• Santa Justa Lift

      The Santa Justa Lift (Portuguese: Elevador de Santa Justa, pronounced [elɨvɐˈdoɾ dɨ ˈsɐ̃tɐ ˈʒuʃtɐ]), also called Carmo Lift (Portuguese: Elevador do Carmo, [elɨvɐˈdoɾ du ˈkaɾmu]), is an elevator, or lift, in the civil parish of Santa Justa, in the historical city of Lisbon, Portugal. Situated at the end of Rua de Santa Justa, it connects the lower streets of the Baixa with the higher Largo do Carmo (Carmo Square). Since its construction the Lift has become a tourist attraction for Lisbon as, among the urban lifts in the city, Santa Justa is the only remaining vertical (conventional) one. Others, including Elevador da Glória and Elevador da Bica, are actually funicular railways, and the other lift constructed around the same time, the Elevator of São Julião, has since been demolished.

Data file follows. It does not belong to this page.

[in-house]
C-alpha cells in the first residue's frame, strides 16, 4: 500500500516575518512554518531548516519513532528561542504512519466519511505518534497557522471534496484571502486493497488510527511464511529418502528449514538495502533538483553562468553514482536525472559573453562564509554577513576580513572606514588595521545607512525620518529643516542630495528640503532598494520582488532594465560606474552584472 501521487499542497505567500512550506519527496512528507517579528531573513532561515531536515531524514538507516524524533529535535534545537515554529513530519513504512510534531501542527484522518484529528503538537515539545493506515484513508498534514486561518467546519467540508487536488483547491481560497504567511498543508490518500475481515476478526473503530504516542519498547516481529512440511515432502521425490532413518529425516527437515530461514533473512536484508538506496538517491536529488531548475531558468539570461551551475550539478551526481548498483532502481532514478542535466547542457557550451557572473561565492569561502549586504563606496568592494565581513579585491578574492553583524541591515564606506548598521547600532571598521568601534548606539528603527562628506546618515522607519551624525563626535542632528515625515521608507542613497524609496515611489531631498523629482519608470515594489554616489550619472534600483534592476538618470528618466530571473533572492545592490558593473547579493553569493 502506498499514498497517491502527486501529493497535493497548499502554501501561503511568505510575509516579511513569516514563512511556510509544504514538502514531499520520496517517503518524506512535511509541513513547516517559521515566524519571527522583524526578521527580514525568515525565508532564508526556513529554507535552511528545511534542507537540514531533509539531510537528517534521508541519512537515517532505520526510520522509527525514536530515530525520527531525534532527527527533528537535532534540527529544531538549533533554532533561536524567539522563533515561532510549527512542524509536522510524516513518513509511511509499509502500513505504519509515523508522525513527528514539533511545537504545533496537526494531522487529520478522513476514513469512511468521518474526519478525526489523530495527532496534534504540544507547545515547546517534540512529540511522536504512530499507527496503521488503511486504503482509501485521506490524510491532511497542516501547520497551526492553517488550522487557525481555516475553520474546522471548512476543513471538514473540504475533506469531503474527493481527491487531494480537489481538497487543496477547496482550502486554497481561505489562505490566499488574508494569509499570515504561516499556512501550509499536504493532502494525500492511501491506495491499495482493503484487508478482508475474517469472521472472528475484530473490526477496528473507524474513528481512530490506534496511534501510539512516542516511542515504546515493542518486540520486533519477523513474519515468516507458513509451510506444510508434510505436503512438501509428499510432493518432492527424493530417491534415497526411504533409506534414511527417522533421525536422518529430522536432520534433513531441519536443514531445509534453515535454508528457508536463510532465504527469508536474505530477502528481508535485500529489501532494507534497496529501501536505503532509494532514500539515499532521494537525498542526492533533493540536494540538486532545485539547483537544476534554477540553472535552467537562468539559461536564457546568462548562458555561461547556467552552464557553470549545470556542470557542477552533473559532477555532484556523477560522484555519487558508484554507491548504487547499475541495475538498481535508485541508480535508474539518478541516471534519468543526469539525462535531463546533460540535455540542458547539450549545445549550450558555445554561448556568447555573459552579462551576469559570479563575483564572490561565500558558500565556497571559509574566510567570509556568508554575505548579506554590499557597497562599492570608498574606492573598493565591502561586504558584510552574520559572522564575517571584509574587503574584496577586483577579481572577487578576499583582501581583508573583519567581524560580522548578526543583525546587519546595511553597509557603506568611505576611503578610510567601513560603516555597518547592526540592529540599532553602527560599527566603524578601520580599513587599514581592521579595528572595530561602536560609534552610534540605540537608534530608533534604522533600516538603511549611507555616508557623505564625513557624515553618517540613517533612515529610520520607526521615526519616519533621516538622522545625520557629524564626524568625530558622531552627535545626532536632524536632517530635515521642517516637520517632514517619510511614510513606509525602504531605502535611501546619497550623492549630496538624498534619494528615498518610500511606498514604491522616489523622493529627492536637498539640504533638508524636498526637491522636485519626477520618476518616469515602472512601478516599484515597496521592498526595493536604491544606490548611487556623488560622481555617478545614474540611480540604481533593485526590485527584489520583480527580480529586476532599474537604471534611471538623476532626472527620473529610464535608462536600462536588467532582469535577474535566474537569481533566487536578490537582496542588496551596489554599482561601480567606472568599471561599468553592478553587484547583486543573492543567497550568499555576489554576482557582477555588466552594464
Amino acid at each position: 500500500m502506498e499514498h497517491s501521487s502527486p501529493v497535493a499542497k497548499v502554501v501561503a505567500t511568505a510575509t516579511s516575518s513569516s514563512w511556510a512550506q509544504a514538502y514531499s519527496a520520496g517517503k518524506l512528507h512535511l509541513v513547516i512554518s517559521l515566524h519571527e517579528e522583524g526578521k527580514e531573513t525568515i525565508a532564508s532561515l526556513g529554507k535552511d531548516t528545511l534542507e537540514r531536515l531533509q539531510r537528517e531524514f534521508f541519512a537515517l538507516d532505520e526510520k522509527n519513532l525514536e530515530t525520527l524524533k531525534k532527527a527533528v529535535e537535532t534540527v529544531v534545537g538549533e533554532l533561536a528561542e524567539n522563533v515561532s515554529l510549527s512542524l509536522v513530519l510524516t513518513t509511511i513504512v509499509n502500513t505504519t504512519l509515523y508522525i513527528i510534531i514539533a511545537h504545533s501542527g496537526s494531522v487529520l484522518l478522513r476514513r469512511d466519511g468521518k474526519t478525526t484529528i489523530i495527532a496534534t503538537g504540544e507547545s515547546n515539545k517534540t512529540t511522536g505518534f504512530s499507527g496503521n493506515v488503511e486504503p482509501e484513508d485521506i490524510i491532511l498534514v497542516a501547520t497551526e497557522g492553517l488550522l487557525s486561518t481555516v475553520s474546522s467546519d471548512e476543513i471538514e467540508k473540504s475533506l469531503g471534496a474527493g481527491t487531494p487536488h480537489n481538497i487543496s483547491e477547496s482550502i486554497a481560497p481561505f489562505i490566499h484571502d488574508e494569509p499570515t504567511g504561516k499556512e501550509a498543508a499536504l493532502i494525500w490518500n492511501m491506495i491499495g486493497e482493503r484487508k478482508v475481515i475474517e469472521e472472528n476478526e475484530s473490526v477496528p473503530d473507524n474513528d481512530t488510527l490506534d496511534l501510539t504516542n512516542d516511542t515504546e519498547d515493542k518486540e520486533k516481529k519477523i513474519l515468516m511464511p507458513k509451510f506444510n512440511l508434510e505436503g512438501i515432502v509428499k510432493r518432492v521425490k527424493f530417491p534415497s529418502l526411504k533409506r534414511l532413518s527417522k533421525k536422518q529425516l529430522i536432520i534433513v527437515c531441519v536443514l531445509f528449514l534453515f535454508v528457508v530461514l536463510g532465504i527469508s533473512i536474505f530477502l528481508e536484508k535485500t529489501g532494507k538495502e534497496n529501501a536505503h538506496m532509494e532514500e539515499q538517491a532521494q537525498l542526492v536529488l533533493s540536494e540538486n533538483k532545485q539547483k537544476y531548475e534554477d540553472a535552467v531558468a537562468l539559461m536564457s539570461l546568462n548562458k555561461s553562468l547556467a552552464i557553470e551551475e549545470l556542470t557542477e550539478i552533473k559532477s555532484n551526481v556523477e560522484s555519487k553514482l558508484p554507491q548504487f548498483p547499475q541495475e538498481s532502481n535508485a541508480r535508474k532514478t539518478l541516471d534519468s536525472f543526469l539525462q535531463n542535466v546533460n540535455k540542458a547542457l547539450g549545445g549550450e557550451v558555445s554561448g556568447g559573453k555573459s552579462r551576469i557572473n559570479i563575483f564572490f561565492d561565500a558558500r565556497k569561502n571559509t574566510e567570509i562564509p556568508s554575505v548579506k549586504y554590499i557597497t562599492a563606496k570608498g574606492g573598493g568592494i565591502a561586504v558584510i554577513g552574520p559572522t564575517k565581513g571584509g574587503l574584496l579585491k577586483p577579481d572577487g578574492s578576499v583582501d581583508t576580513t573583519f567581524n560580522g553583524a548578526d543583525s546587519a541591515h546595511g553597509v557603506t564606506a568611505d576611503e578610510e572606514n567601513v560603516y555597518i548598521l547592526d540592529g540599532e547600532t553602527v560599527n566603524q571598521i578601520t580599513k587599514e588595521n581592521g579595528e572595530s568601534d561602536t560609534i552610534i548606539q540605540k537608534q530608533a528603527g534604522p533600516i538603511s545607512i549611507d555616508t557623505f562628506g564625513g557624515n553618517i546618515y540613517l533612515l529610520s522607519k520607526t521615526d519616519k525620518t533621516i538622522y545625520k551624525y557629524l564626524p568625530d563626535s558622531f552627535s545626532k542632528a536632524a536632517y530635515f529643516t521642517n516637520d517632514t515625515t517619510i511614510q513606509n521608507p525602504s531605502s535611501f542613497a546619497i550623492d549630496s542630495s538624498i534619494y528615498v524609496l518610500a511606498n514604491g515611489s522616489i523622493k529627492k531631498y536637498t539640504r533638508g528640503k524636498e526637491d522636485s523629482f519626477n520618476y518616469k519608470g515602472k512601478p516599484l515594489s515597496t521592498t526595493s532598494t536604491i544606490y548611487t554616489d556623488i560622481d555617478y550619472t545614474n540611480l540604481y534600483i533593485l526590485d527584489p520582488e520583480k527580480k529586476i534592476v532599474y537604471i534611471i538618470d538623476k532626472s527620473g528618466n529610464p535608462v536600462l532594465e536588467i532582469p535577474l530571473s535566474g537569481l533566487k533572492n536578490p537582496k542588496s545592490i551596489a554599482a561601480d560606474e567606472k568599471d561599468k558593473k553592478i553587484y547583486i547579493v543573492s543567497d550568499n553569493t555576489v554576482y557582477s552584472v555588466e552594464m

Time on site: an hour
    • Tropical Botanical Garden

      Time on site: 2 hours
    • Lisbon Cathedral

      The Lisbon Cathedral (Portuguese: Santa Maria Maior de Lisboa or Sé de Lisboa; Metropolitan Cathedral of St. Mary Major), often called simply the Sé, is a Roman Catholic church located in Lisbon, Portugal. The oldest church in the city is the seat of the Archdiocese of Lisbon. Built in 1147, the cathedral has survived many earthquakes and has been modified, renovated and restored several times. It is nowadays a mix of different architectural styles. It has been classified as a National Monument since 1910.

      Time on site: an hour
    • Parque das Nações